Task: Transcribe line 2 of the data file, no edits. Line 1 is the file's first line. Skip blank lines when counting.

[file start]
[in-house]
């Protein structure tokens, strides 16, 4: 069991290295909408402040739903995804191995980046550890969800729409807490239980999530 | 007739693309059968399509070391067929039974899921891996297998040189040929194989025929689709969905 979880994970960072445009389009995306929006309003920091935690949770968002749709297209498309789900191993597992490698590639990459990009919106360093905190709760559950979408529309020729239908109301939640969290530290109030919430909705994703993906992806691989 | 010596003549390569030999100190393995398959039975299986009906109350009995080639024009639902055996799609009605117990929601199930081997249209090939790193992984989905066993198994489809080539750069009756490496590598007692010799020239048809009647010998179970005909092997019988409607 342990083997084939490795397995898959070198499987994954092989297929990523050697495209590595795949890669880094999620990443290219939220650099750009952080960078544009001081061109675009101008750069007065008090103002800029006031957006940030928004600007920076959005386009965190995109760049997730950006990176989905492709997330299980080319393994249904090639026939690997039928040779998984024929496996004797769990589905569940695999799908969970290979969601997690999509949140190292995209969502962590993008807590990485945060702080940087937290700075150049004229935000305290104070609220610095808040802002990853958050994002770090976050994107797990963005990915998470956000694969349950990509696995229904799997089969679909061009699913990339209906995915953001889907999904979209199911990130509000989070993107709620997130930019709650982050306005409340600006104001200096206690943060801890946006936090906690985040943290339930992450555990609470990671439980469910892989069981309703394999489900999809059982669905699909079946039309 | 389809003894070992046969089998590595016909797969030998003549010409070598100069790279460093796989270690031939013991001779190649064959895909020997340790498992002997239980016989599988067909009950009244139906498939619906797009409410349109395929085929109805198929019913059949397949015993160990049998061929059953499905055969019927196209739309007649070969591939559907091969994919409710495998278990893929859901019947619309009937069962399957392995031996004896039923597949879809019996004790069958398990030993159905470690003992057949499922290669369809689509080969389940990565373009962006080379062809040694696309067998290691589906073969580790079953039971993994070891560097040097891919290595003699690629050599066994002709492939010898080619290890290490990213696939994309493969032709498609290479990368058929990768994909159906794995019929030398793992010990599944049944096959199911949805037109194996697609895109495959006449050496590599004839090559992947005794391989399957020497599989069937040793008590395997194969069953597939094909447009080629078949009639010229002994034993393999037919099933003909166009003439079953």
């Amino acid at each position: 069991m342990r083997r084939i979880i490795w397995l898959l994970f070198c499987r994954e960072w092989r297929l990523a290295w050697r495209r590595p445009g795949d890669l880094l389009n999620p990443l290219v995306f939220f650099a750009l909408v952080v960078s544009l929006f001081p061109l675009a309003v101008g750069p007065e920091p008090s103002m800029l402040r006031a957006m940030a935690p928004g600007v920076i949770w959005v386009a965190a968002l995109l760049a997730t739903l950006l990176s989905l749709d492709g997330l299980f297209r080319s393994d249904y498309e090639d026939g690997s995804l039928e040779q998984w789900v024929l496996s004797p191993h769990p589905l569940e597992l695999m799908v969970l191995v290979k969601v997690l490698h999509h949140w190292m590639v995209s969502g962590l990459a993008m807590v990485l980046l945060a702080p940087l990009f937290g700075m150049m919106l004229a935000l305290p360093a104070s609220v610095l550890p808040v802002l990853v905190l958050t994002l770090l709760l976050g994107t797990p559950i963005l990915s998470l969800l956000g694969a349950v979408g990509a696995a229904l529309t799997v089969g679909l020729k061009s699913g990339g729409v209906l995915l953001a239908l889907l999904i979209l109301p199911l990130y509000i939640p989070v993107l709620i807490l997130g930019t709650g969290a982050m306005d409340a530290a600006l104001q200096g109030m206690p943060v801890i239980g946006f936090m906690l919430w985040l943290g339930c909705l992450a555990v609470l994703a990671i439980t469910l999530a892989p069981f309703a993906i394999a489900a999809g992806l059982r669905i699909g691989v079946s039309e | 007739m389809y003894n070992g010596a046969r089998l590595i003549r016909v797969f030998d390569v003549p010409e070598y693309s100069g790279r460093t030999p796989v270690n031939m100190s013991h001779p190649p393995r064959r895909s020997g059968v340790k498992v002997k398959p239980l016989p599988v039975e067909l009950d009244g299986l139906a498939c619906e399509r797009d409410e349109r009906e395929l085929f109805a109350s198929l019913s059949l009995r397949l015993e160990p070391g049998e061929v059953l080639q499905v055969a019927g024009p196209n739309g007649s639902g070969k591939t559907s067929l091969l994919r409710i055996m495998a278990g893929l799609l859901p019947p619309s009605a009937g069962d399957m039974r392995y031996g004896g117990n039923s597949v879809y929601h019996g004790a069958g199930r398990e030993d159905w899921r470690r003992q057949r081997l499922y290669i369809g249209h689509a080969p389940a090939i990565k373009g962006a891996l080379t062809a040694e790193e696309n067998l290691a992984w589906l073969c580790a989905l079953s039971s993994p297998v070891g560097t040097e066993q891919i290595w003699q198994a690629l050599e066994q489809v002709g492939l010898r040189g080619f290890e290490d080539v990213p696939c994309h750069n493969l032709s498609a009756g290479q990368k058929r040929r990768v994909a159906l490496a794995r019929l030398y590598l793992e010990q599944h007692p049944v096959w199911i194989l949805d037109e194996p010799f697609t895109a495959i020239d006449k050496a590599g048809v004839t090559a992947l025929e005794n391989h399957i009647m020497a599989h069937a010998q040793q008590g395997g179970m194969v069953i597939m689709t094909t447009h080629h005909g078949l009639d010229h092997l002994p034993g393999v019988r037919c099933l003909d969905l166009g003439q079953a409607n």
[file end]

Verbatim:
């Protein structure tokens, strides 16, 4: 069991290295909408402040739903995804191995980046550890969800729409807490239980999530 | 007739693309059968399509070391067929039974899921891996297998040189040929194989025929689709969905 979880994970960072445009389009995306929006309003920091935690949770968002749709297209498309789900191993597992490698590639990459990009919106360093905190709760559950979408529309020729239908109301939640969290530290109030919430909705994703993906992806691989 | 010596003549390569030999100190393995398959039975299986009906109350009995080639024009639902055996799609009605117990929601199930081997249209090939790193992984989905066993198994489809080539750069009756490496590598007692010799020239048809009647010998179970005909092997019988409607 342990083997084939490795397995898959070198499987994954092989297929990523050697495209590595795949890669880094999620990443290219939220650099750009952080960078544009001081061109675009101008750069007065008090103002800029006031957006940030928004600007920076959005386009965190995109760049997730950006990176989905492709997330299980080319393994249904090639026939690997039928040779998984024929496996004797769990589905569940695999799908969970290979969601997690999509949140190292995209969502962590993008807590990485945060702080940087937290700075150049004229935000305290104070609220610095808040802002990853958050994002770090976050994107797990963005990915998470956000694969349950990509696995229904799997089969679909061009699913990339209906995915953001889907999904979209199911990130509000989070993107709620997130930019709650982050306005409340600006104001200096206690943060801890946006936090906690985040943290339930992450555990609470990671439980469910892989069981309703394999489900999809059982669905699909079946039309 | 389809003894070992046969089998590595016909797969030998003549010409070598100069790279460093796989270690031939013991001779190649064959895909020997340790498992002997239980016989599988067909009950009244139906498939619906797009409410349109395929085929109805198929019913059949397949015993160990049998061929059953499905055969019927196209739309007649070969591939559907091969994919409710495998278990893929859901019947619309009937069962399957392995031996004896039923597949879809019996004790069958398990030993159905470690003992057949499922290669369809689509080969389940990565373009962006080379062809040694696309067998290691589906073969580790079953039971993994070891560097040097891919290595003699690629050599066994002709492939010898080619290890290490990213696939994309493969032709498609290479990368058929990768994909159906794995019929030398793992010990599944049944096959199911949805037109194996697609895109495959006449050496590599004839090559992947005794391989399957020497599989069937040793008590395997194969069953597939094909447009080629078949009639010229002994034993393999037919099933003909166009003439079953």